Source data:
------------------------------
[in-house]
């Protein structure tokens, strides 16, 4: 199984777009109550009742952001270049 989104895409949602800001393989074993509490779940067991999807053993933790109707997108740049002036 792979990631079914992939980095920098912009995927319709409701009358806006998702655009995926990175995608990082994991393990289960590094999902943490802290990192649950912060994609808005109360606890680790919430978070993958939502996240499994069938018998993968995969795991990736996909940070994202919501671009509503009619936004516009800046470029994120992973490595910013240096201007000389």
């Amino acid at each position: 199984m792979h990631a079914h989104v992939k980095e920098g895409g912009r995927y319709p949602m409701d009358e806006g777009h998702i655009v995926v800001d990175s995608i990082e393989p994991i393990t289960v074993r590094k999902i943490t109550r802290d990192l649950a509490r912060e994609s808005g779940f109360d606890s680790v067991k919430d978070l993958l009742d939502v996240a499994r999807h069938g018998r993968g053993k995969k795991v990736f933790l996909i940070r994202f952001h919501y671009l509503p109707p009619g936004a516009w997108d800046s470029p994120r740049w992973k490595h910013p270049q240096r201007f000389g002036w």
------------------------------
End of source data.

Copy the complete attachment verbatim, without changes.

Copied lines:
[in-house]
């Protein structure tokens, strides 16, 4: 199984777009109550009742952001270049 989104895409949602800001393989074993509490779940067991999807053993933790109707997108740049002036 792979990631079914992939980095920098912009995927319709409701009358806006998702655009995926990175995608990082994991393990289960590094999902943490802290990192649950912060994609808005109360606890680790919430978070993958939502996240499994069938018998993968995969795991990736996909940070994202919501671009509503009619936004516009800046470029994120992973490595910013240096201007000389």
């Amino acid at each position: 199984m792979h990631a079914h989104v992939k980095e920098g895409g912009r995927y319709p949602m409701d009358e806006g777009h998702i655009v995926v800001d990175s995608i990082e393989p994991i393990t289960v074993r590094k999902i943490t109550r802290d990192l649950a509490r912060e994609s808005g779940f109360d606890s680790v067991k919430d978070l993958l009742d939502v996240a499994r999807h069938g018998r993968g053993k995969k795991v990736f933790l996909i940070r994202f952001h919501y671009l509503p109707p009619g936004a516009w997108d800046s470029p994120r740049w992973k490595h910013p270049q240096r201007f000389g002036w």